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Army veteran receives humanitarian award

Clyde Long, recipient of the Sunrise Optimist Club’s first-ever Humanitarian Award, points to his various pins on his U.S. Army hat. Last week, Long was recognized for his volunteer work as a driver with Southeast New Mexico Veterans Transportation Network, a Roswell-based nonprofit free medical transportation service for veterans. (Alison Penn Photo)

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A local man has been recognized by a civic club for humanitarian efforts for veterans.

Clyde Long is the recipient for the first-ever Sunrise Optimist Club’s Humanitarian Award for his volunteer work as a driver with Southeast New Mexico Veterans Transportation Network (SENMVTN), a Roswell-based nonprofit medical transportation service provided to veterans at no charge. 

Long explained the network as being similar to the Pony Express. He said drivers pick up veterans in need of transportation and drive them to closer locations to get to their appointments all over New Mexico, and in some cases, West Texas. He has been a driver for over two years and drives at least once a week. Over the last year, the network has made somewhere between 900 to 960 trips with veterans in tow.

“This is the biggest requirement — is transportation for a lot of these veterans,” Long said. “There’s so many things out there for the veterans, but a lot of guys don’t take advantage of it or they don’t know about it, so we just want to get the word out. And even though, maybe they don’t need transportation, but they need something else — if they will call us, as a general rule, we can get some information to them …” 

At this time, Long explained the veterans’ transport has about 27 drivers and 10 vans stationed in Lovington, Carlsbad, Artesia and six (soon-to-be seven) vans are in Roswell — and two more vans coming next year with wheelchair accessible ramps. Long said the transportation network’s operating budget is around $70,000 and the network runs on donations; Long added the local Elks Lodge and some oil and gas companies have helped significantly.

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The SENMVTN can be reached at 575-622-0729 and the physical location is 2114 W. Second St.



Long was recognized on Feb. 27 by the Sunrise Optimist Club. Club board member Roger Burnett and club President Bud Hewett said they invited Long to come speak at the club meeting and surprised him with the award. Burnett and Hewett said the 31-member club is a youth-focused civic club with projects such as the Poe Corn Baseball Tournament, scholarships and assisting with other events like the science olympiad and outdoor fishing days. 

Long said he felt humbled to be recognized by the Sunrise Optimists and said that others involved with the SENMVTN, such as President Magil Duran and Administrative Manager Alice Wood were more deserving. Long said he now serves as vice president of the SENMVTN since the former one stepped down.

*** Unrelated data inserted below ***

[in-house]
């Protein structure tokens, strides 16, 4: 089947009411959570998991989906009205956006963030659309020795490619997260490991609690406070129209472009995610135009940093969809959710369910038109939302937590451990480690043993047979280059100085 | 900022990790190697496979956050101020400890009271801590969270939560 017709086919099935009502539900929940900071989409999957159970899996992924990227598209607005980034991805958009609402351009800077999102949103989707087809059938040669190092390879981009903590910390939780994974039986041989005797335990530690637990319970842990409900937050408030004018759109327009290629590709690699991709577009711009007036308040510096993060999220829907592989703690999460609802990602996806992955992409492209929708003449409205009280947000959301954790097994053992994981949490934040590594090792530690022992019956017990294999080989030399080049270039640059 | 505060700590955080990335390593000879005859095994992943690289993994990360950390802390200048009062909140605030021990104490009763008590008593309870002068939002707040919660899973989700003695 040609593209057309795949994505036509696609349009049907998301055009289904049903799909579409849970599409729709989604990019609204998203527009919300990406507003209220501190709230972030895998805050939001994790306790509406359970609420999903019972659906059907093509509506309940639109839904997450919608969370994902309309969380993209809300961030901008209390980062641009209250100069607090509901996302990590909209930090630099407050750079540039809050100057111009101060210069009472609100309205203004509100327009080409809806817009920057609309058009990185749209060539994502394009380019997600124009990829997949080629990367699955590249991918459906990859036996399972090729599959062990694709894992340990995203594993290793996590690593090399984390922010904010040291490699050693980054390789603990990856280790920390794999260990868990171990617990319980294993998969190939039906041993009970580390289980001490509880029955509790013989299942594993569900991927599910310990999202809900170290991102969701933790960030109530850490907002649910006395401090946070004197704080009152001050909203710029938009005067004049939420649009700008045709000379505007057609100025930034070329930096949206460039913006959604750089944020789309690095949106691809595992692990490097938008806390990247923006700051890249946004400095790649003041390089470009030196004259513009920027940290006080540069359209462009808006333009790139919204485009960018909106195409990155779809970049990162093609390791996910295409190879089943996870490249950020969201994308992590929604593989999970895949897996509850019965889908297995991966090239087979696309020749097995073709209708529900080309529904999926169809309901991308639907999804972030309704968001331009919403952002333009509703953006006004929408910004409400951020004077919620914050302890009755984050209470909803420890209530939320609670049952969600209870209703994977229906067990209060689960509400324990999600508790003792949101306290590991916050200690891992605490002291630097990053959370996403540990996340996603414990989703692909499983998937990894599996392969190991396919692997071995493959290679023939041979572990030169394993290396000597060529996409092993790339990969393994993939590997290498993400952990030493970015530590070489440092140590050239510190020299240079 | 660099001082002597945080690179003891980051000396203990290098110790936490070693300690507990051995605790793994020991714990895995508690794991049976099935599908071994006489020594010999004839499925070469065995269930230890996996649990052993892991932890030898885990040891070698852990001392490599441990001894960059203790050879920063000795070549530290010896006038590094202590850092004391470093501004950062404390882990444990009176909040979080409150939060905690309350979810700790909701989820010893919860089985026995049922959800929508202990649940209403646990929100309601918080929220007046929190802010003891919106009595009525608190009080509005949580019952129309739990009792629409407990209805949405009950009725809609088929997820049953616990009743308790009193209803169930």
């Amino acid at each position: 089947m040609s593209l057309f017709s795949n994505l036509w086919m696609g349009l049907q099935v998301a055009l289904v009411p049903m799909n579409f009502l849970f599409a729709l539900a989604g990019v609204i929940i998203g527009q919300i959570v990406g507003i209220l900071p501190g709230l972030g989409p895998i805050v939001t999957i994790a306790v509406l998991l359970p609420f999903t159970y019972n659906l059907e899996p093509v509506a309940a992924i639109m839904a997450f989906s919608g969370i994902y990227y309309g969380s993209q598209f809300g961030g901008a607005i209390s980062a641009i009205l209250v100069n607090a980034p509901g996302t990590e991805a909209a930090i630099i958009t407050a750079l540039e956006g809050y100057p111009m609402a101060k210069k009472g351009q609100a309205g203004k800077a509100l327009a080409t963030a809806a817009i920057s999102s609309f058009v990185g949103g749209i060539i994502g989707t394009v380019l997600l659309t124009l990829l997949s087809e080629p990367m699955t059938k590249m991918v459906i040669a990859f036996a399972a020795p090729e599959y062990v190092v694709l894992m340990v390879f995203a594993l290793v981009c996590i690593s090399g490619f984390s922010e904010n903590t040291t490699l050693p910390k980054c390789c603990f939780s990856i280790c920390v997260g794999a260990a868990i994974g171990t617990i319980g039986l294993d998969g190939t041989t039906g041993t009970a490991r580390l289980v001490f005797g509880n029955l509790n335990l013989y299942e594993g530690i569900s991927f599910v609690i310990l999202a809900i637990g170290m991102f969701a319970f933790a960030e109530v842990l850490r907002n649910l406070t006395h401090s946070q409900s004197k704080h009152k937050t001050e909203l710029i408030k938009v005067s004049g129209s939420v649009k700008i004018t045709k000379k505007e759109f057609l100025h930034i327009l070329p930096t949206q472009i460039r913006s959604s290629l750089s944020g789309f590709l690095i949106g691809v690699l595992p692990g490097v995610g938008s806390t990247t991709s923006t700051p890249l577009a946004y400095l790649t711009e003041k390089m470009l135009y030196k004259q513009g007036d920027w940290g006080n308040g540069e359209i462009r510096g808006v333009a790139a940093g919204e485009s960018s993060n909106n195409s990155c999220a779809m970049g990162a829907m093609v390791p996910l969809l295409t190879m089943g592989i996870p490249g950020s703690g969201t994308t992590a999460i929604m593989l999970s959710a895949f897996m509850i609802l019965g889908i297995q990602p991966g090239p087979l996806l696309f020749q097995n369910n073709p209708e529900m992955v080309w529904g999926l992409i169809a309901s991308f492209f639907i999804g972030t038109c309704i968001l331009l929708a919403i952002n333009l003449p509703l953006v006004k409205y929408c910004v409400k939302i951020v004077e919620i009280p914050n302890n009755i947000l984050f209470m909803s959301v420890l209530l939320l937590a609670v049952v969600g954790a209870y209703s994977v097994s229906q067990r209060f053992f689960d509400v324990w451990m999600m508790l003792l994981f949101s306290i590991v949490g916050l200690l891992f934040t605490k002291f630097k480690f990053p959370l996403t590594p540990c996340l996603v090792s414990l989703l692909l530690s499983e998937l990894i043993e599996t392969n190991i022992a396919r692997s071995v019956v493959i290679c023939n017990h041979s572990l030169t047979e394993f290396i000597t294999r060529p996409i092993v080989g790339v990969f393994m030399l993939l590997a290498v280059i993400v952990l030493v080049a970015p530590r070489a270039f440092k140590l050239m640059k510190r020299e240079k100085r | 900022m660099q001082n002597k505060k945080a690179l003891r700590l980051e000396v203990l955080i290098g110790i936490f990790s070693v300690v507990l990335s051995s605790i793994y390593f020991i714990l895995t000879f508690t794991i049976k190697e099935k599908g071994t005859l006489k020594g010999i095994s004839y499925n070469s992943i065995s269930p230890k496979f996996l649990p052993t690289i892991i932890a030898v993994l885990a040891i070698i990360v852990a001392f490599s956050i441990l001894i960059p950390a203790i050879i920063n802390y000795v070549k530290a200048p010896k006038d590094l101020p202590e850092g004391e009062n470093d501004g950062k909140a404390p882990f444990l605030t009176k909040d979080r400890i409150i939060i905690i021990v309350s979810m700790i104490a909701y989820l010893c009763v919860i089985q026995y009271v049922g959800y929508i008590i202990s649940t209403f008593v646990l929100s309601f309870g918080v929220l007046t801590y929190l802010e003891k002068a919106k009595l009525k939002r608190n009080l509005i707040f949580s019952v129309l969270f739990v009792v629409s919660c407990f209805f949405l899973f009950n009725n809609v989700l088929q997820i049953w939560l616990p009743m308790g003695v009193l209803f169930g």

“I have known Clyde Long for many years and have been aware of his dedication and service to the veterans for some time now,” Burnett said. “A lot of what he does comes out of his own personal pocket. When he had health issues, he still continued to service his fellow veterans.

“For these reasons and others, the Sunrise Optimist Club decided to award him the Sunrise Optimist Humanitarian Award — an award he truly earned and deserves,” Burnett said.

As another surprise, Hewett and Burnett also presented Long with a $500 donation to the SENMVTN at the Daily Record on Wednesday. Burnett said the club approved of awarding the check at their meeting that same morning. Burnett, Hewett and Long agreed that veterans transport services need to be brought to citizens’ and veterans’ attention. 

Long stressed the importance of veterans taking care of their health and hopes more veterans will know about the SENMVTN.



Born in Roswell, Long, 69, lives in East Grand Plains on the Long’s Honey Farm, his childhood home. He and his wife Genny love to travel and will be celebrating their 25th wedding anniversary this spring. Stargazing and scuba diving are also among the couple’s hobbies.

Long has been a honeybee keeper and business owner for 22 years, an educator, and is a retired U.S. Army veteran. Long served in the U.S. Army from 1972 to 1993, which led him to live in various places and to attending flight school, serving as an operations officer and teaching combat tactics as a professor.

As a kid, he attended East Grand Plains Elementary School and he also lived in Puerto Rico, from fourth through sixth grade, with his family since his father was in the Air Force. The family returned to Roswell where he attended Mountain View Middle School and graduated from Roswell High School in 1967.

For his higher education, Long studied at Eastern New Mexico University-Portales for his bachelor in university studies and he has two master’s degrees — one in management and the other in military arts and science. After he retired in 1993, Long went to ENMU-R to get his teaching certificate and a minor in social sciences. He taught at Washington Avenue Elementary School for eight years.

“There are two classes of people I love,” Long said. “One of them is kids and the other ones — my veterans.” 

City/RISD reporter Alison Penn can be reached at 575-622-7710, ext. 205, or at reporter04@rdrnews.com.

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